Making Decisions About Home Care

Facing Bunion Surgery? Here's What To Expect

by Mae Ferguson

If your bunion causes you a lot of pain, your podiatrist may recommend surgery. Surgery is usually left as a last resort when changing the type of shoes you wear and using orthotics doesn't help. Bunion surgery is performed on the joint in your big toe. During the procedure, the doctor removes damaged tissue and realigns your toe. The end result is a reduction of pain and a return to normal physical activities. If you're facing this type of foot surgery, here is what you can expect.

Outpatient Procedure

Bunion surgery is usually done at a surgical clinic on an outpatient basis. That means you'll go home the same day as long as there are no usual complications. You may receive general anesthesia, but it's more likely you'll receive a nerve block instead that numbs your entire foot.

The surgery takes about an hour, but when you factor in the prep time and recovery time, you may need to be at the clinic most of the day.

After Surgery

When the surgery is over, your toe will be wrapped in protective bandages. You will probably be wearing a protective boot or cast over your foot. You'll need someone to drive you home from the operation and to assist you, because it may be a few days before you can put weight on your foot to walk. You might be given a cane or crutches to use for a few days.


Once you're home, you'll need to keep your foot elevated as much as possible to help relieve swelling and pain. You may need to apply ice packs throughout the day to keep the swelling down. The swelling may take a few months to go away.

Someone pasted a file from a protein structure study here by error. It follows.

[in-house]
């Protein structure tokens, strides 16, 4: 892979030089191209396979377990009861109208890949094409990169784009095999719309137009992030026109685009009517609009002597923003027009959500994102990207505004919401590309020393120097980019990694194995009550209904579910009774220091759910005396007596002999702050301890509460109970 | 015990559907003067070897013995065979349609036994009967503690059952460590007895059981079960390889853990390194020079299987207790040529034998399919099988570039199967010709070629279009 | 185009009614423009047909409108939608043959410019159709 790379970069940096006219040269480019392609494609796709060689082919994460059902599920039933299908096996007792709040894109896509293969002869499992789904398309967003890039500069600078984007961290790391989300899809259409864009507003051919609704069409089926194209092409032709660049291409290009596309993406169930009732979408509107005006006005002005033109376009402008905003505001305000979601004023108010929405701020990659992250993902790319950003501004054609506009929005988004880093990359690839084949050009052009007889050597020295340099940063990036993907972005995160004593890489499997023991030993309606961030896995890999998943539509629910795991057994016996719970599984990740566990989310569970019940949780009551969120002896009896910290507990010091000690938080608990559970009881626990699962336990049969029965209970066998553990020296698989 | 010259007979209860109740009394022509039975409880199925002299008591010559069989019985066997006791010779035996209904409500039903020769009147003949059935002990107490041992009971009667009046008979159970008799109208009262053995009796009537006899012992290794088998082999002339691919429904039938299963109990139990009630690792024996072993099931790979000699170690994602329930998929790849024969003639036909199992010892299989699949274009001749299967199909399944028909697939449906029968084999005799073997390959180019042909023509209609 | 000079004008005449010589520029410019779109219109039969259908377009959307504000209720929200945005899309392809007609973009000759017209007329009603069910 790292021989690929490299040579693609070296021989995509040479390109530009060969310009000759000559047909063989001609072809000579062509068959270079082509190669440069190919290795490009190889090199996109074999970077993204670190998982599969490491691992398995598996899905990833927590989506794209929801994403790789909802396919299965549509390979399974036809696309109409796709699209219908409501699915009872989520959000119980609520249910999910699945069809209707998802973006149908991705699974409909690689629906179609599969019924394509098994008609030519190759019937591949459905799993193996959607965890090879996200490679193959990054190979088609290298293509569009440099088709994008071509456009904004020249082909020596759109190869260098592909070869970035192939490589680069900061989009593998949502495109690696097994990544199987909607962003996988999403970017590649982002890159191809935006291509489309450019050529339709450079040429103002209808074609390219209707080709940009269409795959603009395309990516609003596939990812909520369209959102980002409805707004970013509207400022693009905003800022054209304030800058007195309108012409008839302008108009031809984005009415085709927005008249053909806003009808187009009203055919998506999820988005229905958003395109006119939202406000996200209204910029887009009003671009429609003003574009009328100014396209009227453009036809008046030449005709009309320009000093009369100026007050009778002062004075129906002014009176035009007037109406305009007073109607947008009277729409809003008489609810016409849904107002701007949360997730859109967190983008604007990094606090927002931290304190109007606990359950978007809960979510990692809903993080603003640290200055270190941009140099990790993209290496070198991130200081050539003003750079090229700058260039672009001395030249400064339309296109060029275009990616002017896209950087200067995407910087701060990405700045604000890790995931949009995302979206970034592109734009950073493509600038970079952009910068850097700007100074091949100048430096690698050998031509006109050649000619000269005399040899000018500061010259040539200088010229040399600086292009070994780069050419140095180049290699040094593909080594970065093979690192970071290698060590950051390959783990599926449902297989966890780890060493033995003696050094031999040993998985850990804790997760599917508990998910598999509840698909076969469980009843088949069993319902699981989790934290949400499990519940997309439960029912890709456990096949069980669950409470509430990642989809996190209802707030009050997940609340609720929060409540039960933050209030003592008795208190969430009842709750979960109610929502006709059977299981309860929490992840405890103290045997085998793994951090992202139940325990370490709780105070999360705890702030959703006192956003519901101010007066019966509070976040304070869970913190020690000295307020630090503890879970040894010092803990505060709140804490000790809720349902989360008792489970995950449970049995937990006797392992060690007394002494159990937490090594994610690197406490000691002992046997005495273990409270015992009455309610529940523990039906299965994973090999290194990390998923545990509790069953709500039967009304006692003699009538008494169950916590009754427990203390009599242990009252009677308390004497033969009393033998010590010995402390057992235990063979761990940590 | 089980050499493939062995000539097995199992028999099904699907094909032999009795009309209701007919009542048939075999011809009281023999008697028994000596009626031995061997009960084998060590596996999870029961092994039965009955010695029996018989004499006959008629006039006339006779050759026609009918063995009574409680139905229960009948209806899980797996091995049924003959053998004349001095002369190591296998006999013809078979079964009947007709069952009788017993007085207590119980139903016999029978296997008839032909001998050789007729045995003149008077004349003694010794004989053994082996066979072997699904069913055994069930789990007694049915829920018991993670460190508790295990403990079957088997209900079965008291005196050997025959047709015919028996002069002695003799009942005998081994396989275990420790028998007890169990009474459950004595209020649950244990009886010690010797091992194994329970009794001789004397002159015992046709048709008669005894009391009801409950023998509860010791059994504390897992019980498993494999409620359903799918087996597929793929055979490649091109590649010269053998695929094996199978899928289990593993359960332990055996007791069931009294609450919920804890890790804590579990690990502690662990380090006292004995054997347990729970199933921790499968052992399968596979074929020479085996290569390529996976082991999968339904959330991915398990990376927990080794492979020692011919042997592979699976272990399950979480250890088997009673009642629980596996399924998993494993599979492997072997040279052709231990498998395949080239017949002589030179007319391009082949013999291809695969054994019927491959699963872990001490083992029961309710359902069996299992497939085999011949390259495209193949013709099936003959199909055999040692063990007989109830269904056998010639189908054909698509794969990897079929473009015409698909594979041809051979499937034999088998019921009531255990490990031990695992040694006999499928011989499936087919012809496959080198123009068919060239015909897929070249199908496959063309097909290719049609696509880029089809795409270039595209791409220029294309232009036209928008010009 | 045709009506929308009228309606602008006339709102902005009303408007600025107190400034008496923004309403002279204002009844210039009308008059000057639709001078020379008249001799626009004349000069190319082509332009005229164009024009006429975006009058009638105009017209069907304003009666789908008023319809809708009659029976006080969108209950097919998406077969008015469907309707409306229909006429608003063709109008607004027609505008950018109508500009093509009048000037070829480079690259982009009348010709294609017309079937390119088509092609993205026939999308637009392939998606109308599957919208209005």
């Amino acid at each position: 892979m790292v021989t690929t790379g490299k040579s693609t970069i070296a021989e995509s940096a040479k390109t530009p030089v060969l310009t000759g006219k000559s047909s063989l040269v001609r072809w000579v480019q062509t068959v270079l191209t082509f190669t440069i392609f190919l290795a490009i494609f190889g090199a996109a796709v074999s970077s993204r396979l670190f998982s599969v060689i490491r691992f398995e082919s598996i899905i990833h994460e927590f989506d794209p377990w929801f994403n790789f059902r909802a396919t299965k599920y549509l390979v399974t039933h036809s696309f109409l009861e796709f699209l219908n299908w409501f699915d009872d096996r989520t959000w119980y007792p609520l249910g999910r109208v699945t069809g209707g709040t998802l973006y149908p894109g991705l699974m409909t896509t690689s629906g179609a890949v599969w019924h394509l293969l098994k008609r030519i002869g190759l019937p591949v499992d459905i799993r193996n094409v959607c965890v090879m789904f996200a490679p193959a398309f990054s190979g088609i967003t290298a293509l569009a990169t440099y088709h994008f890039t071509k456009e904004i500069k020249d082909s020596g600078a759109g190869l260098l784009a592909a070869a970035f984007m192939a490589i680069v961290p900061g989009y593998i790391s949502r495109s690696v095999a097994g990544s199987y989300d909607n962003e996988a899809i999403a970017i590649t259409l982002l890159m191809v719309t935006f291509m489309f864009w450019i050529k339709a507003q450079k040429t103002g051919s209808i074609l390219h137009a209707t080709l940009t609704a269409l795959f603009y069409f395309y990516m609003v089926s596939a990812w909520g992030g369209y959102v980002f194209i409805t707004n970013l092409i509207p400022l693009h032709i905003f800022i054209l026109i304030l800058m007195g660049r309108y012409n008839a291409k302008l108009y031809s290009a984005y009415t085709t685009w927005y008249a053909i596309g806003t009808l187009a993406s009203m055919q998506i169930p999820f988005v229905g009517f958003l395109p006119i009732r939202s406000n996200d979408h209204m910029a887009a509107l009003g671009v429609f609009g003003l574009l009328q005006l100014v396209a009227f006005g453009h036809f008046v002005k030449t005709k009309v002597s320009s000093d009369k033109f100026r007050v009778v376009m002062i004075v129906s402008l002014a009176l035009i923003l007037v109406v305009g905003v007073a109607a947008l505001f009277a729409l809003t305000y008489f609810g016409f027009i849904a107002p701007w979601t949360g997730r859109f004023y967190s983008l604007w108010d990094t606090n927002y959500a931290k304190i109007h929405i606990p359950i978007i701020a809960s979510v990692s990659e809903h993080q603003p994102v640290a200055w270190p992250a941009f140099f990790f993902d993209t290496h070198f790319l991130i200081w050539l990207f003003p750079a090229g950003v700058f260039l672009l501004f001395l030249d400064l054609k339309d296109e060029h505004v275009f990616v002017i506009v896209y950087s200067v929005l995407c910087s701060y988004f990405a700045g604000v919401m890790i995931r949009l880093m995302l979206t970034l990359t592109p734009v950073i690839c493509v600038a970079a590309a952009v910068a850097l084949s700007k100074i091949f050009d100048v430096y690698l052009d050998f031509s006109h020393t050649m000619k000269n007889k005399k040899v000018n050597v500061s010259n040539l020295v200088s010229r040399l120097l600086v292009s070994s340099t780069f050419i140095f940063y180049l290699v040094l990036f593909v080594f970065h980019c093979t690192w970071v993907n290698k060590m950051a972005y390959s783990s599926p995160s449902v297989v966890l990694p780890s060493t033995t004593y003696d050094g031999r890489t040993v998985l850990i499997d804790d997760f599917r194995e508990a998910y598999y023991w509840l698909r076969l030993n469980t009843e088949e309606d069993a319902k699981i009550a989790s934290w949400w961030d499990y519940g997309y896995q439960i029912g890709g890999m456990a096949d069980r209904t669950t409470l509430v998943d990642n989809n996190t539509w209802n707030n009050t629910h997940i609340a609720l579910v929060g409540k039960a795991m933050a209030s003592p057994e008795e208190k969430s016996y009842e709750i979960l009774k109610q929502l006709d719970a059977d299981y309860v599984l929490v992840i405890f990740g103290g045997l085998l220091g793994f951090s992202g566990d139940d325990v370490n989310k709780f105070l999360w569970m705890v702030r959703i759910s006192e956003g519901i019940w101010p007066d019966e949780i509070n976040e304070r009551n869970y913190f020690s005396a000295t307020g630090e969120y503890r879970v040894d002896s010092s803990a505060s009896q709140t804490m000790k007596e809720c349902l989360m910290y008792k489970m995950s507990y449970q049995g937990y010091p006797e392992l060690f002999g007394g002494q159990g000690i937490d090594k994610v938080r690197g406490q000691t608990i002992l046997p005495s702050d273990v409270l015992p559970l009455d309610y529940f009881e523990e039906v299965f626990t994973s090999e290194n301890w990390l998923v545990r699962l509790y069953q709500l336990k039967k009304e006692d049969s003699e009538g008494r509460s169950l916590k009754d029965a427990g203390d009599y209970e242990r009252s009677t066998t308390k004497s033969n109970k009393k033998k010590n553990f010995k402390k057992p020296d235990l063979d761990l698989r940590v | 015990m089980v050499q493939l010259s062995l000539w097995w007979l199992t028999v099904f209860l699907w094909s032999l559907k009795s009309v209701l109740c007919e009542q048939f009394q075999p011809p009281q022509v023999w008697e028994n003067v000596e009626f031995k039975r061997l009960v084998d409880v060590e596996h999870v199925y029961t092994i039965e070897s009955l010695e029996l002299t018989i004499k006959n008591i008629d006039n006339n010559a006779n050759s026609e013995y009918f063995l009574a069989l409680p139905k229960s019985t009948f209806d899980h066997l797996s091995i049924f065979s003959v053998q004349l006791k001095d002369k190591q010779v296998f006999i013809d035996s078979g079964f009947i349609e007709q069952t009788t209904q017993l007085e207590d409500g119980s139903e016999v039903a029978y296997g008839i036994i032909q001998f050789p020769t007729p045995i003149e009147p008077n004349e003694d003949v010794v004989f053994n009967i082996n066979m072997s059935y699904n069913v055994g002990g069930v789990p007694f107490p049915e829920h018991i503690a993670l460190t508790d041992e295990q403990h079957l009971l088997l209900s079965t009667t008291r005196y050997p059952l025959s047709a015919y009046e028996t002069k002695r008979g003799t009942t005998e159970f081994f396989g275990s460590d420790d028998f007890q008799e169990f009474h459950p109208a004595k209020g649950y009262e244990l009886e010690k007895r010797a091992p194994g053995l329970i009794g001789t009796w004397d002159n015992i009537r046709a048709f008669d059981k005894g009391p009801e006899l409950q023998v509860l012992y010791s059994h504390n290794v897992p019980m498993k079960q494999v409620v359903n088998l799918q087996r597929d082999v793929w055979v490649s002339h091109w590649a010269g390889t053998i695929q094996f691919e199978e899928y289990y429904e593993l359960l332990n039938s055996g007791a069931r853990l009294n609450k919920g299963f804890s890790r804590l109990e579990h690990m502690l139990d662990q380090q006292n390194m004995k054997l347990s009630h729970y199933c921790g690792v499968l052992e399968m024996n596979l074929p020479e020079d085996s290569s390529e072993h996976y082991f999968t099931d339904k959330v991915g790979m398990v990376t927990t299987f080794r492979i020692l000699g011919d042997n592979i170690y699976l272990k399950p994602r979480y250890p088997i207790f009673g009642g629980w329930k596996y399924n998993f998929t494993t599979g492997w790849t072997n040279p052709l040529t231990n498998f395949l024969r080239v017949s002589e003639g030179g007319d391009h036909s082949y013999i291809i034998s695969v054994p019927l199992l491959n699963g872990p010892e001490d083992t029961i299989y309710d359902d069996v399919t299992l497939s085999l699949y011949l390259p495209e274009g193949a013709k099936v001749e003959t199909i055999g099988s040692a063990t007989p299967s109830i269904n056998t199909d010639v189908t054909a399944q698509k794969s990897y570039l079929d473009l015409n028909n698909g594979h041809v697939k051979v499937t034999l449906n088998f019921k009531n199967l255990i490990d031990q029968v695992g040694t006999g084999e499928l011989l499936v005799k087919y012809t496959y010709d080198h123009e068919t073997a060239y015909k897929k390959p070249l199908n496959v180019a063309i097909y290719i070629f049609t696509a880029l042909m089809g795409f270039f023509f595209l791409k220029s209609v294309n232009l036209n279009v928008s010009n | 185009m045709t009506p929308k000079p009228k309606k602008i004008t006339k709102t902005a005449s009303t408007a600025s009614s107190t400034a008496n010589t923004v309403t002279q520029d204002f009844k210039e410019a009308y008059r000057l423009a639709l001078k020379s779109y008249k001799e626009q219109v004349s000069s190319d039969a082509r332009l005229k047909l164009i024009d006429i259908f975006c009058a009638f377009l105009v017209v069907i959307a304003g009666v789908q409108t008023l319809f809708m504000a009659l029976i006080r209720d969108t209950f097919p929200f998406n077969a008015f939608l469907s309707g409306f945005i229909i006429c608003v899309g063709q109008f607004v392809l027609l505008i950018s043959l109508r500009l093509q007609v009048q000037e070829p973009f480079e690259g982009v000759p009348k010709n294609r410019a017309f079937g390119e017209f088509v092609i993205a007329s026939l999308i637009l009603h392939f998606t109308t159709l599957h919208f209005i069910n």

You should limit walking for a few weeks, and take care to protect your bandaged toe. You'll need to cover it with a plastic bag when you shower, so you can keep the bandages dry. You shouldn't bother the bandages. Your podiatrist will remove them when it's time.

After your doctor removes the bandages from your toe, you'll be able to wear shoes again, but your doctor will probably recommend you wear athletic shoes for several weeks. You definitely want to avoid dress shoes with narrow toe areas that rub against your big toe.

You will gradually resume normal activities as your toe heals. You may be able to drive within a few days, but it will take longer to resume full weight bearing activities. It could take six months or more to fully recover from your foot surgery. You might need to wear shoe inserts, and avoid certain types of footwear, for much longer than that. If you go back to wearing shoes with narrow toe boxes that push your big toe into an abnormal position, your bunion might return.

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